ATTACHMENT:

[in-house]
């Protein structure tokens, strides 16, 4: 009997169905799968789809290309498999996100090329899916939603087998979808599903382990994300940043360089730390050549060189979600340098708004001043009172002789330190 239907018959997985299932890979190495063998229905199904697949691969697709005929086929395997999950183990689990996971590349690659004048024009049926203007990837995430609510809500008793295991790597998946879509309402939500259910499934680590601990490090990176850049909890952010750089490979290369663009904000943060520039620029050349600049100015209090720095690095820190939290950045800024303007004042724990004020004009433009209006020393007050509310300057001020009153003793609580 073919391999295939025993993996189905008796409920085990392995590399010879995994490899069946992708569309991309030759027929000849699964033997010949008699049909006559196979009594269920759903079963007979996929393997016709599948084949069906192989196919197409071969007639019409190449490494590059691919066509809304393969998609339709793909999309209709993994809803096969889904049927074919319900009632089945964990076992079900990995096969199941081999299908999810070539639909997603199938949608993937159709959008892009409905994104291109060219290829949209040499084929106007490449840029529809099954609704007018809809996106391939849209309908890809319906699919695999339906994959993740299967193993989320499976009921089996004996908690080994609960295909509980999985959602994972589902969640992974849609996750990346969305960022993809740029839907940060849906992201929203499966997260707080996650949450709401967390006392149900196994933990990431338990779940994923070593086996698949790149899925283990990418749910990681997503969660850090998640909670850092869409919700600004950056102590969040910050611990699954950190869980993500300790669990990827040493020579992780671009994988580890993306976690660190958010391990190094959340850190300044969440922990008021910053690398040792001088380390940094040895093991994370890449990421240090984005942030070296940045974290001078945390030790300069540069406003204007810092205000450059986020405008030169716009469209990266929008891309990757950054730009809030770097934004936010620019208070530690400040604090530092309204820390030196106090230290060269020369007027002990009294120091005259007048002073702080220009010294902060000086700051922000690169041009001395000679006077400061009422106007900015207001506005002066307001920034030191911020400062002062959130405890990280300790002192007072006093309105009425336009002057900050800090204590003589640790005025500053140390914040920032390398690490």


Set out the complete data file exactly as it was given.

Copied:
[in-house]
């Protein structure tokens, strides 16, 4: 009997169905799968789809290309498999996100090329899916939603087998979808599903382990994300940043360089730390050549060189979600340098708004001043009172002789330190 239907018959997985299932890979190495063998229905199904697949691969697709005929086929395997999950183990689990996971590349690659004048024009049926203007990837995430609510809500008793295991790597998946879509309402939500259910499934680590601990490090990176850049909890952010750089490979290369663009904000943060520039620029050349600049100015209090720095690095820190939290950045800024303007004042724990004020004009433009209006020393007050509310300057001020009153003793609580 073919391999295939025993993996189905008796409920085990392995590399010879995994490899069946992708569309991309030759027929000849699964033997010949008699049909006559196979009594269920759903079963007979996929393997016709599948084949069906192989196919197409071969007639019409190449490494590059691919066509809304393969998609339709793909999309209709993994809803096969889904049927074919319900009632089945964990076992079900990995096969199941081999299908999810070539639909997603199938949608993937159709959008892009409905994104291109060219290829949209040499084929106007490449840029529809099954609704007018809809996106391939849209309908890809319906699919695999339906994959993740299967193993989320499976009921089996004996908690080994609960295909509980999985959602994972589902969640992974849609996750990346969305960022993809740029839907940060849906992201929203499966997260707080996650949450709401967390006392149900196994933990990431338990779940994923070593086996698949790149899925283990990418749910990681997503969660850090998640909670850092869409919700600004950056102590969040910050611990699954950190869980993500300790669990990827040493020579992780671009994988580890993306976690660190958010391990190094959340850190300044969440922990008021910053690398040792001088380390940094040895093991994370890449990421240090984005942030070296940045974290001078945390030790300069540069406003204007810092205000450059986020405008030169716009469209990266929008891309990757950054730009809030770097934004936010620019208070530690400040604090530092309204820390030196106090230290060269020369007027002990009294120091005259007048002073702080220009010294902060000086700051922000690169041009001395000679006077400061009422106007900015207001506005002066307001920034030191911020400062002062959130405890990280300790002192007072006093309105009425336009002057900050800090204590003589640790005025500053140390914040920032390398690490």